clockwise from top left, sopska salad, pide, lahmacun, a rice pudding and cevapi at balkan treat box photo by meera nagarajan

6 new St. Louis restaurants to try in March

1. Balkan Treat Box

8103 Big Bend Blvd., Webster Groves, 314.733.5700,

The fare from one of the most sought-after food trucks in St. Louis can now be found in a corner brick-and-mortar in Webster Groves. We cherished every bite of the pide, a boat-shaped flatbread topped with cheese, ajvar (a pepper-based sauce), creamy, dairy-based kajmak, herbs and a choice of beef, chicken or the daily vegetable (when we went, the veggies were succulent oyster mushrooms). 

Another veggie-heavy dish, the tofu lahmacun is a rolled flatbread filled with parsley, lemon, onion and a tasty signature sauce. The cheese-stuffed pljeskavica – basically an enormous burger – is impossibly juicy. But there’s a reason the grilled cevapi (beef sausages stuffed inside pita-like somun) sits first on the menu. Get there early, as the restaurant shutters when the food runs out.

2. Pop
1915 Park Ave., St. Louis, 314.241.8100,

Cajun is out and bubbly is in at Dave Bailey’s property in Lafayette Square. Pop, a sparkling wine bar with mostly shareable fare, took the place of L’Acadiane in February, and it’s a cozy spot for a sip and a snack on date night. 

Order a shareable board piled with pickled vegetables, house-made crackers, charcuterie, cheese or more, and pair it with a glass of bubbly. The glass wine list ranges in price and region from an affordable $8 Ca’ Furlan Prosecco Cuvee Beatrice from Italy to a $19 Napa Valley Schramsberg Blanc de Noirs. If cocktails are more your speed, try a classic Airmail or the oddly root beer-like Kvass ‘Vill You Drink?

dishes at bait // photo by lauren healey

3. Bait
4239 Lindell Blvd., St. Louis, 314.405.2797,

St. Louis has a swank new seafood spot in the Central West End. Chef Ceaira Jackson’s menu showcases her skill with shellfish, fresh fish and a surprising number of vegan-friendly options. Shareable starters comprise half the menu, like the Lobster Fries, a pile of seasoned spuds topped with a generous handful of poached lobster meat, rich aioli and an addictive herb sauce. Don’t miss the Wicked Flaming Prawns, two jumbo head-on prawns split, grilled and served flambéed. 

Once you've devoured the shellfish, ask for extra bread to soak up all that sherry sauce. Bigger appetites can enjoy perfectly prepared halibut atop clams swimming in Thai red curry, or indulge in the seafood boil. With a monstrous fresh snow crab cluster, perfectly cooked Gulf shrimp, turkey andouille, red potatoes and corn, it’s easily one of the best – and messiest – shareable entrees on the menu.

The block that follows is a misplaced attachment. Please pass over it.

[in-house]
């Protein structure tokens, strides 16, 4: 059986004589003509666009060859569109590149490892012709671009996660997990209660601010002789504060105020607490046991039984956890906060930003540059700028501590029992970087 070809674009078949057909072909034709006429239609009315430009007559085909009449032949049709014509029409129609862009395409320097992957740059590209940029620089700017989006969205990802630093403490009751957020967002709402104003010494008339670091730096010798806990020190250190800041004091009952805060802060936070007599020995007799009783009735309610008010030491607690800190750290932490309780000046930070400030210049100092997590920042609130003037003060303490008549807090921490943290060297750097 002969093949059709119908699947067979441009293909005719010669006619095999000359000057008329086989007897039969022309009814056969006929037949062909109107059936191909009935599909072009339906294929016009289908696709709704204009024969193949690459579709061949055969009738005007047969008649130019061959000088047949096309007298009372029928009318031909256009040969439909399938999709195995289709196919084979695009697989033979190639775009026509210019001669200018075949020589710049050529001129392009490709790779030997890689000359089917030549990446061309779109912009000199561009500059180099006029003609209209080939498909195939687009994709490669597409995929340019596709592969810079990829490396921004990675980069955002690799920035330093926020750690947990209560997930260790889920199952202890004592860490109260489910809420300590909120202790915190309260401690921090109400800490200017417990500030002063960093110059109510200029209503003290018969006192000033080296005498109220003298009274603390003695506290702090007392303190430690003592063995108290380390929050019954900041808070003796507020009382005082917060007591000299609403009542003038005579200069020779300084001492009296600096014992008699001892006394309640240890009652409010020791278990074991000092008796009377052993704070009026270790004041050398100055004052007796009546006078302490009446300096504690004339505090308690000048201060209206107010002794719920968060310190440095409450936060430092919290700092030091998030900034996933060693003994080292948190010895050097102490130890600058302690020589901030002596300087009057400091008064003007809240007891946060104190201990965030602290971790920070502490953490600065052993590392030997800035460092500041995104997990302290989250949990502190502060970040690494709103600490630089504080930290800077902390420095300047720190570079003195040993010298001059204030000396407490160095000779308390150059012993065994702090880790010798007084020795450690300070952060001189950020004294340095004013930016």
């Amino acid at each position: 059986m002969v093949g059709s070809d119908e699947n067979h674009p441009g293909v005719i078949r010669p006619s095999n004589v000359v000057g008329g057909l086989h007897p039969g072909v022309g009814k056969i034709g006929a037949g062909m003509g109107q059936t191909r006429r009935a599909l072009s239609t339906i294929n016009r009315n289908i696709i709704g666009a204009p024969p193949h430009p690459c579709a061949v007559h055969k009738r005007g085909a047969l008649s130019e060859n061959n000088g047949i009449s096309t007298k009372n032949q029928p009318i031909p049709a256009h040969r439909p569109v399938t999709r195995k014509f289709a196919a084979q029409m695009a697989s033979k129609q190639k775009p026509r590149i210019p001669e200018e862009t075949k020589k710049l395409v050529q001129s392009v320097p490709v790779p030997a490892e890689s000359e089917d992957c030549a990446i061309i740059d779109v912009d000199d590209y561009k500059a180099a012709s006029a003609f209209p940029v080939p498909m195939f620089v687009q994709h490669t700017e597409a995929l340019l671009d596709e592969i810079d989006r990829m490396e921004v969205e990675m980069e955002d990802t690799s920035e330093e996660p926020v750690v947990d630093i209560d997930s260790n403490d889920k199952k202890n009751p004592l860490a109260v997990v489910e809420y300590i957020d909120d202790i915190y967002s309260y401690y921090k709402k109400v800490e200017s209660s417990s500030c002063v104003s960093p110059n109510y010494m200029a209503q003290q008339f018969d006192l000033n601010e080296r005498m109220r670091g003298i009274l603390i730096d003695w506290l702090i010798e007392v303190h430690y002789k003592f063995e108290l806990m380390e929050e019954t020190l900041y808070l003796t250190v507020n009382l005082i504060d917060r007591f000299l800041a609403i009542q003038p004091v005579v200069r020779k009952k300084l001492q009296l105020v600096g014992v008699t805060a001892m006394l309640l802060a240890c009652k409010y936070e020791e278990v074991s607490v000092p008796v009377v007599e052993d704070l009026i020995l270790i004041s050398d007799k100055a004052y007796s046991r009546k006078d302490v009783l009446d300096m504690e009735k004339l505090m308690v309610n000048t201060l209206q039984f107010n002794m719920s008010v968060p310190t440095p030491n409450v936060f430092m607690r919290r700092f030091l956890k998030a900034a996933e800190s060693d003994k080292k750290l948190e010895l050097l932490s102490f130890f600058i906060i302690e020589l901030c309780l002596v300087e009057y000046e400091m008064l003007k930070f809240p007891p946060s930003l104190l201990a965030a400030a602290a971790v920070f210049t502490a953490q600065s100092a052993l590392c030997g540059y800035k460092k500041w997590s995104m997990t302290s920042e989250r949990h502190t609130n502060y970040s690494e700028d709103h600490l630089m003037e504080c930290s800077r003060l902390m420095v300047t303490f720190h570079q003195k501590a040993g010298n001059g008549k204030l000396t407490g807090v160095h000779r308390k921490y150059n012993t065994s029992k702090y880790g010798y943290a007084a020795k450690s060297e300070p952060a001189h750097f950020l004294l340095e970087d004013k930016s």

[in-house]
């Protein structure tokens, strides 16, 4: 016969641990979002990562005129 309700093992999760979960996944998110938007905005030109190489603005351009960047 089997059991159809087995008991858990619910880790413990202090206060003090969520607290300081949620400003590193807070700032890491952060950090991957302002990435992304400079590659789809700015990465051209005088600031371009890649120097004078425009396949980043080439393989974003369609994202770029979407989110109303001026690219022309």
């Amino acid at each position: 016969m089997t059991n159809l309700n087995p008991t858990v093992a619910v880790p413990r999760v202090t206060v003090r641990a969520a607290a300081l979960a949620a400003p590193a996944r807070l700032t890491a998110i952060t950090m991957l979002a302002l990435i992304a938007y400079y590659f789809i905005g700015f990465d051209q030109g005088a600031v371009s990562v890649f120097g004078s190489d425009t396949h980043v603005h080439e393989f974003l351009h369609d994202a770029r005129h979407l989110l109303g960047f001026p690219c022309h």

chicken and johnnycakes at morning glory // photo lauren healey

4. Morning Glory Diner
2609 Cherokee St., St. Louis, 314.250.6007, Instagram: @morningglorydinerstl

Cherokee Street has more than its share of quality drinking and dining options, but a solid old-school diner has always been a glaring omission. That finally changed with Morning Glory Diner, the latest eatery from chef-owner Ari Ellis, who most recently helmed The Cut inside the Fortune Teller Bar down the street. 

Morning Glory has a decidedly minimalist vibe, both decor- and menu-wise, with straight-ahead greasy spoon favorites like slingers, burgers, tuna salad sandwiches and flaky biscuits and gravy peppered to perfection. Don’t miss the hash browns, impeccably crispy outside and soft inside. There’s even a wedge salad for some roughage. Check out the song selection on the jukebox, and don’t forget to ask about the pie selection

5. The Curry Club
1635 Clarkson Road, Chesterfield, 636.778.7777,

The Curry Club is the casual Indian lunch and dinner spot we’ve been waiting for in Chesterfield. At lunchtime, a cafeteria-style setup lines the back wall. Two curries (try the butter chicken and the daal) with naan and flavored rice start at $6. 

The other lunch special is dosa, fermented dough made of ground rice and lentils (think gargantuan Indian sourdough crepes), griddled on a flattop. It comes with two raw sauces – a green chutney that tastes like mint, cilantro and chilies and a coconut-peanut chutney – along with a cup of sambar, a tamarind and lentil stew. Pick from a variety of dosas: We liked the plain, cheese and the classic masala, which is stuffed with spiced potatoes. At most, it sets you back $8 for a huge plate of food. 

Bring your appetite, and don’t miss out on the mysore pak dessert, a buttery, doughy sweet with a crumbly texture similar to a Mexican wedding cookie.

korean fried chicken at kimchi guys // photo by meera nagarajan

6. Kimchi Guys 
612 N. Second St., St. Louis, 314.766.4456,

Until now, there hasn’t been a dedicated Korean fried chicken eatery in St. Louis, but that changed when Drunken Fish owner Munsok So opened Kimchi Guys downtown. Whether you’re new to this kind of food or a seasoned expert, our recommendation is the same: Get the bone-in Korean fried chicken with the original sauce, a spicy-sweet glaze that finds an amenable home on the chicken’s perfectly crisp skin. The white radish kimchi and the potato salad sides were also among our favorites. 

Not a chicken fan? The Kuesadilla is a weird, cilantro-laced fusion option that somehow works well. Nestled in the first floor of the Cutlery Building on Laclede’s Landing, Kimchi Guys is small, but just large enough to house some big flavors.